Okay this is a rant and nobody should listen to it, but listen, it's true. const is useless and totally sucks, yet it's somehow enshrined as idiomatic JavaScript.

"Const" doesn't make anything constant

const protects the variable binding from being reassigned. Because strings are immutable in JavaScript, this does prevent them (and primitives) from changing, but for objects (i.e. where all the complexity lies) it doesn't do anything to prevent field mutability.

const human = {
  name: "Jesse",
human.name = "Bees"; // valid
human.__proto__ = new Cyborg(); // yup, checks out

I guess it does reflect the fundamental inability for the natural world to remain constant, but I generally don't want my programming languages reflecting philosophical arguments in such detail.

const will prevent complete reassignment, like

const human = {
  name: "Jesse",

human = {}; // AHA! A TypeError!

But like, that's never where the confusing mutability errors come from.

The distinction in mutability actually matters in, say, Rust because the language protects against interior mutability, not just the variable binding. Not to mention it limits concurrent mutable access. JavaScript, of course, DGAF.

const human = {
  name: "Jesse",

await Promise.all([
  loadScript("/surname.js").then(() => human.name += " Bees"),
  loadScript("/rename.js").then(() => human.name = "Bees"),
console.log(`Hi, ${human.name}!`);
// Uuuuuhhhh... Who knows what this person's name is now!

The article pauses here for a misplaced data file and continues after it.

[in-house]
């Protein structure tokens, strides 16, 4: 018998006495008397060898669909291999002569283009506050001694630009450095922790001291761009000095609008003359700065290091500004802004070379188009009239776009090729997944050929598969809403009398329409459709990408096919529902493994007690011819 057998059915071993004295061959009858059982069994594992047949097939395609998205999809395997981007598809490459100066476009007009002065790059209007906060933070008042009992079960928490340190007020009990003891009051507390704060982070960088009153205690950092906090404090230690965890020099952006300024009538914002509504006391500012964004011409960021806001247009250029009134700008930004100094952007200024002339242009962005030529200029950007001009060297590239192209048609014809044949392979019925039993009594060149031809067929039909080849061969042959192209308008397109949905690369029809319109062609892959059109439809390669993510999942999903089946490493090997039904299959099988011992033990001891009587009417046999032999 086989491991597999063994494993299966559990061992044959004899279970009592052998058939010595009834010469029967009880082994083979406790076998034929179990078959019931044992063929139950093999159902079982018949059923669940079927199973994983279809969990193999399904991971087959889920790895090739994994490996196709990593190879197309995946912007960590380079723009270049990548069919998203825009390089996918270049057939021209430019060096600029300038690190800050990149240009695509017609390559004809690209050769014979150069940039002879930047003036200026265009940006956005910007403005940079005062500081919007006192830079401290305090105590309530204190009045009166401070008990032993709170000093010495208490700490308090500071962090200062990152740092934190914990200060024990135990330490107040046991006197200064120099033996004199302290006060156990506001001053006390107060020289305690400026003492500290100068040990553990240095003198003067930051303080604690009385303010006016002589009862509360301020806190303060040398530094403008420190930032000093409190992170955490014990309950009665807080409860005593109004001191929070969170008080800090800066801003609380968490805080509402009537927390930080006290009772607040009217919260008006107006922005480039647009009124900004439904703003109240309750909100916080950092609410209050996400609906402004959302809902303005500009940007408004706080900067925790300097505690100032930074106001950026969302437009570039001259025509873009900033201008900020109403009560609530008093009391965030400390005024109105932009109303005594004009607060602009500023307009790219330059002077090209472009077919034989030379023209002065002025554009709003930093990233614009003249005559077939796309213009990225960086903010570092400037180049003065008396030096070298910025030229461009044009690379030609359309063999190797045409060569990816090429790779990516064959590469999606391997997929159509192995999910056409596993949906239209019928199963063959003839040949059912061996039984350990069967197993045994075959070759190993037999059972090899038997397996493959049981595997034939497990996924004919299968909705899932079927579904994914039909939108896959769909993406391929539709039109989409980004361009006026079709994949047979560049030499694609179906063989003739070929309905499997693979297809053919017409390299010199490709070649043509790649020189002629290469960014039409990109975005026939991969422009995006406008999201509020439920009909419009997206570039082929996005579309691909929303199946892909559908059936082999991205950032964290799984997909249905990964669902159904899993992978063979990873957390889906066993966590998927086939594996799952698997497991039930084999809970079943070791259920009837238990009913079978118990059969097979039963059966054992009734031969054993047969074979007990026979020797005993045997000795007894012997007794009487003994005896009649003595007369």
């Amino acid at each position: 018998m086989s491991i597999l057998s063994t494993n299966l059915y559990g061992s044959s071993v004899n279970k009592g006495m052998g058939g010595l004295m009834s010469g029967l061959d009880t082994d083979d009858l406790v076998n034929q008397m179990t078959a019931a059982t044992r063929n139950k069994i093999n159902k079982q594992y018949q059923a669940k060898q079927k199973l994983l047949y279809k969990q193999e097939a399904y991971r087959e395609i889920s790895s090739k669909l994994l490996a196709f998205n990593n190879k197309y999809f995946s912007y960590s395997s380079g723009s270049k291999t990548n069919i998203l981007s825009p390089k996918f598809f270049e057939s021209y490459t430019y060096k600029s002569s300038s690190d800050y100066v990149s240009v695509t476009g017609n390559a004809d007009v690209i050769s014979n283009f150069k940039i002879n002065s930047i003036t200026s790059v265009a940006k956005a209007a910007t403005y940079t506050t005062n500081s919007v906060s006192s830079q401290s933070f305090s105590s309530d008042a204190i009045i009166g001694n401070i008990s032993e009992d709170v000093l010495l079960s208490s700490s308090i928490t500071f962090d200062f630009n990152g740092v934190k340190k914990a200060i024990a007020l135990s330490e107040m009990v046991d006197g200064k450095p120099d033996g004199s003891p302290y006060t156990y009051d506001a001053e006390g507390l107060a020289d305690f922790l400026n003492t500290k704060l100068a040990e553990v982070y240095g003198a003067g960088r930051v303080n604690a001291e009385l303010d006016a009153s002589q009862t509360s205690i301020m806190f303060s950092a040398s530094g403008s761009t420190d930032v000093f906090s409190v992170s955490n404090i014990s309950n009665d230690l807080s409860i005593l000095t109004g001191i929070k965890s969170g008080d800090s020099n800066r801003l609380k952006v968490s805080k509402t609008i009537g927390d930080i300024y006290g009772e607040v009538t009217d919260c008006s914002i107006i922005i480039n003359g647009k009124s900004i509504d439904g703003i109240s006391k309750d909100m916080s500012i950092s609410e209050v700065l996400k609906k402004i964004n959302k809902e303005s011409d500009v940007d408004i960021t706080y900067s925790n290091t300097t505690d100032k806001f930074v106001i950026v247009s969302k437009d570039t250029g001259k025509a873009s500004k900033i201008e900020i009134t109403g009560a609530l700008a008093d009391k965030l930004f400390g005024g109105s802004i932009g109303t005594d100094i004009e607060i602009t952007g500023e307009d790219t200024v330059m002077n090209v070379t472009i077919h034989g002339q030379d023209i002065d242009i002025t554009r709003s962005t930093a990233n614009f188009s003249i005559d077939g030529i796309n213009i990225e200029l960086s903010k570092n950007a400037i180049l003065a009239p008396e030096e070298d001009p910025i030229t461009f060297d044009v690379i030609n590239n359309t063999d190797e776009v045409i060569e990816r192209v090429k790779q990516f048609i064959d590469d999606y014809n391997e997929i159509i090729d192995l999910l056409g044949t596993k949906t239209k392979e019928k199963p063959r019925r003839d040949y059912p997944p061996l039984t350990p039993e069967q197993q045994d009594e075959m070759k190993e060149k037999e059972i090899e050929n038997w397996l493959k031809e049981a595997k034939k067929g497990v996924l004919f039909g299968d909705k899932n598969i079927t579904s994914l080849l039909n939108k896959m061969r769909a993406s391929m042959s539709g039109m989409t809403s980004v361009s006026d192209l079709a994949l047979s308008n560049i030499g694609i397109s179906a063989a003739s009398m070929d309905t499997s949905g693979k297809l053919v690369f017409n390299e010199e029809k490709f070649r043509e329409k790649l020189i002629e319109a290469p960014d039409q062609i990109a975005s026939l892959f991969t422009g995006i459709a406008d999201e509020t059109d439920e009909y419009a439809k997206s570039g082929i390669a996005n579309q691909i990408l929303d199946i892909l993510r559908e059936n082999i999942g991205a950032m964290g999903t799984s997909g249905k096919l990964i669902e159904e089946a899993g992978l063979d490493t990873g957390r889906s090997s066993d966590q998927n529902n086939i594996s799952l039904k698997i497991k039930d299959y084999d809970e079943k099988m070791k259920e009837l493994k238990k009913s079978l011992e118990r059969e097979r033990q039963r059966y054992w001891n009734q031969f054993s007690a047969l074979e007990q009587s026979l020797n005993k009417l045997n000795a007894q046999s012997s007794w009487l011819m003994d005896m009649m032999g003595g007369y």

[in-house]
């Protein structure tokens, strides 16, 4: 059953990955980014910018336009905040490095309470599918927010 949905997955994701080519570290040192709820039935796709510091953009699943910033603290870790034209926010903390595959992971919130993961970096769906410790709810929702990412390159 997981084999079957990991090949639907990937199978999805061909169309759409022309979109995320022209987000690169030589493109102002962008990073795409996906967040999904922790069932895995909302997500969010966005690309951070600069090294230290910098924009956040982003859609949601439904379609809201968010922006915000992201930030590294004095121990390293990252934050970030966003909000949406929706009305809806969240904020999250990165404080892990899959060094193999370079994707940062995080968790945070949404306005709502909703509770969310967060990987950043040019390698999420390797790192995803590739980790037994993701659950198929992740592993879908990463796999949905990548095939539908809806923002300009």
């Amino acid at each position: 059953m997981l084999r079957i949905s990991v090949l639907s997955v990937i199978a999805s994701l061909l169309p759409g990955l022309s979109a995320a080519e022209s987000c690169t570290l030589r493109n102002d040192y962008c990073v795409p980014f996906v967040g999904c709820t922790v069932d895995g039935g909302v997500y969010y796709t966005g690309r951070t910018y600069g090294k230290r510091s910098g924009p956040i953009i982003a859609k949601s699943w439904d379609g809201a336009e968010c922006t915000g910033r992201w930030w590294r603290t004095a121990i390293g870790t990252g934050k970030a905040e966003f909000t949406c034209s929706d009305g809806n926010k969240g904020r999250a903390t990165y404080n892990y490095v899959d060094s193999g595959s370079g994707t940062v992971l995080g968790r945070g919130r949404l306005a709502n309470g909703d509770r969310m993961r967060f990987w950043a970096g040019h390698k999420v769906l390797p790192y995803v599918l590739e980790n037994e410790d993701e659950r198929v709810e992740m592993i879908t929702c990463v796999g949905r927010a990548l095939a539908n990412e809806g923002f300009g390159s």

Overzealous linters hate "let"

Okay this is the rantiest bit, because I can easily change eslint settings, or at least disable it for certain spans of code. But still. You can not mix mutability when destructuring multiple values from an object, leading to unwieldy code changes like this.

let { name, honorific } = person;
if (isTuesday()) {
  honorific = "Mx.";
// lint error: `name` is never reassigned. Use `const` instead

const { name } = person;
let { honorific } = person;
if (isTuesday()) {
  honorific = "Mx.";
// eslint: Your code is now as ugly as my soul. For appeasing my cruel
// envy, I shall let you pass.

Block scoping is all anyone cares about

let and const are block scoped, i.e. they are not hoisted to the top of the script or function they're contained in. This, along with arrow functions and template literals in my opinion, is probably the most refreshing addition to the language since bind. It removes the need for IIFEs (immediately invoked function expressions) just to encapsulate temporary vars, and squashes subtle bugs that JS beginners wouldn't anticipate.

  const searchRegex = /\bthing=([^&]+)/i;
  let thing = location.search.match(searchRegex);
  if (thing) {
    thing = thing[1];
    console.log(`The thing the user specified is ${thing}!`);
// neither `searchRegex` nor `thing` exist here now

Pretty great. Love keeping my scopes tidy. But that has absolutely nothing to do with the constness of the bindings, and everything to do with it not being var.

In conclusion, fuck const

So to recap, const

  • doesn't protect against interior mutability
  • doesn't protect against multiple concurrent mutable accesses (not that JS would ever do that in the first place, of course)
  • doesn't compose well with let, destructuring, and linters
  • I guess does prevent strings and numbers from getting reassigned, if anyone cares

The only good thing it has going for it is block scoping, as does let, yet it's a third variable declaration keyword for JS newbies to have to juggle. Eff that shit!

"Let" is on notice too

Look, the only reason let exists is because, while var hoisting is definitely a design flaw, fixing it would break 95% of the web. So a new keyword was needed, even though it's just a fancy var. Don't get cocky, let.